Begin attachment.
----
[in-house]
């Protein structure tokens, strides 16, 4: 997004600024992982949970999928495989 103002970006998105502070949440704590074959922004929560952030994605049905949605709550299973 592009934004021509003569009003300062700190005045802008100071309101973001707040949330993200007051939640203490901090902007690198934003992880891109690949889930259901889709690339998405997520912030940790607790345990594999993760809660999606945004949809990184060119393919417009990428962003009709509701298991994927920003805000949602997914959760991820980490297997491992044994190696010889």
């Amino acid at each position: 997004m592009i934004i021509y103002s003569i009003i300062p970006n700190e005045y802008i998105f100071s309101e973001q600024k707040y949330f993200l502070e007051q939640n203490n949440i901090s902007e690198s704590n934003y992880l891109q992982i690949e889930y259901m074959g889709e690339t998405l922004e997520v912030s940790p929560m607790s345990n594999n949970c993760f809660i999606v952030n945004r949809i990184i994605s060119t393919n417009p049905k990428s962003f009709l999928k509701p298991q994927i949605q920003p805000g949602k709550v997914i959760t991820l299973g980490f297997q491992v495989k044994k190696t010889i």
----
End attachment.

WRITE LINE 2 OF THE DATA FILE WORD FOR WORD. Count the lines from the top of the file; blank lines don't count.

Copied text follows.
């Protein structure tokens, strides 16, 4: 997004600024992982949970999928495989 103002970006998105502070949440704590074959922004929560952030994605049905949605709550299973 592009934004021509003569009003300062700190005045802008100071309101973001707040949330993200007051939640203490901090902007690198934003992880891109690949889930259901889709690339998405997520912030940790607790345990594999993760809660999606945004949809990184060119393919417009990428962003009709509701298991994927920003805000949602997914959760991820980490297997491992044994190696010889």